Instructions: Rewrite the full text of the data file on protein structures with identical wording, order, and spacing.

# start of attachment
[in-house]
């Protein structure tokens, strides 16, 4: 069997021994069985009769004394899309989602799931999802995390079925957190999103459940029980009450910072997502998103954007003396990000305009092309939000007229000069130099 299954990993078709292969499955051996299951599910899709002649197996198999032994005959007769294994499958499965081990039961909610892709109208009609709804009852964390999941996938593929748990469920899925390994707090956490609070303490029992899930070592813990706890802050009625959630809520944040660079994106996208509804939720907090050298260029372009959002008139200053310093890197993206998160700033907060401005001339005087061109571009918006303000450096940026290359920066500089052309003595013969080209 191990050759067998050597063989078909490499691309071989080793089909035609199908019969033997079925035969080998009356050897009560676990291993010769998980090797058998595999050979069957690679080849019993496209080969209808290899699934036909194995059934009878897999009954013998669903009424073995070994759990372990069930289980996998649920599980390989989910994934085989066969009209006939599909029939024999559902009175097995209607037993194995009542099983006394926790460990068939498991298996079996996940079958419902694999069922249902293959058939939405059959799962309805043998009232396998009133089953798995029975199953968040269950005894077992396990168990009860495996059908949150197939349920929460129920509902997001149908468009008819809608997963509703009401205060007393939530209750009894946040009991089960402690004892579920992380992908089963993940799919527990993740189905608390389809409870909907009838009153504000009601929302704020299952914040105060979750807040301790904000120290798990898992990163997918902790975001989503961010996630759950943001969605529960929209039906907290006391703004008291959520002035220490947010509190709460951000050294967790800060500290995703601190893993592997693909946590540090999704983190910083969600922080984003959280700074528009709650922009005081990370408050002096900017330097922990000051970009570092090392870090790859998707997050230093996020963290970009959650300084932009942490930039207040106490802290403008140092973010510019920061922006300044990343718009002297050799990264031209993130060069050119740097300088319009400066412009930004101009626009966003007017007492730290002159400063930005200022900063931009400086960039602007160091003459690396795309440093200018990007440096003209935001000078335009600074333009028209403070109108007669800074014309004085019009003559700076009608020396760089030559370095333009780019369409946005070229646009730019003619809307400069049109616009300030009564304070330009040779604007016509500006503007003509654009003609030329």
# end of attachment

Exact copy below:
[in-house]
């Protein structure tokens, strides 16, 4: 069997021994069985009769004394899309989602799931999802995390079925957190999103459940029980009450910072997502998103954007003396990000305009092309939000007229000069130099 299954990993078709292969499955051996299951599910899709002649197996198999032994005959007769294994499958499965081990039961909610892709109208009609709804009852964390999941996938593929748990469920899925390994707090956490609070303490029992899930070592813990706890802050009625959630809520944040660079994106996208509804939720907090050298260029372009959002008139200053310093890197993206998160700033907060401005001339005087061109571009918006303000450096940026290359920066500089052309003595013969080209 191990050759067998050597063989078909490499691309071989080793089909035609199908019969033997079925035969080998009356050897009560676990291993010769998980090797058998595999050979069957690679080849019993496209080969209808290899699934036909194995059934009878897999009954013998669903009424073995070994759990372990069930289980996998649920599980390989989910994934085989066969009209006939599909029939024999559902009175097995209607037993194995009542099983006394926790460990068939498991298996079996996940079958419902694999069922249902293959058939939405059959799962309805043998009232396998009133089953798995029975199953968040269950005894077992396990168990009860495996059908949150197939349920929460129920509902997001149908468009008819809608997963509703009401205060007393939530209750009894946040009991089960402690004892579920992380992908089963993940799919527990993740189905608390389809409870909907009838009153504000009601929302704020299952914040105060979750807040301790904000120290798990898992990163997918902790975001989503961010996630759950943001969605529960929209039906907290006391703004008291959520002035220490947010509190709460951000050294967790800060500290995703601190893993592997693909946590540090999704983190910083969600922080984003959280700074528009709650922009005081990370408050002096900017330097922990000051970009570092090392870090790859998707997050230093996020963290970009959650300084932009942490930039207040106490802290403008140092973010510019920061922006300044990343718009002297050799990264031209993130060069050119740097300088319009400066412009930004101009626009966003007017007492730290002159400063930005200022900063931009400086960039602007160091003459690396795309440093200018990007440096003209935001000078335009600074333009028209403070109108007669800074014309004085019009003559700076009608020396760089030559370095333009780019369409946005070229646009730019003619809307400069049109616009300030009564304070330009040779604007016509500006503007003509654009003609030329």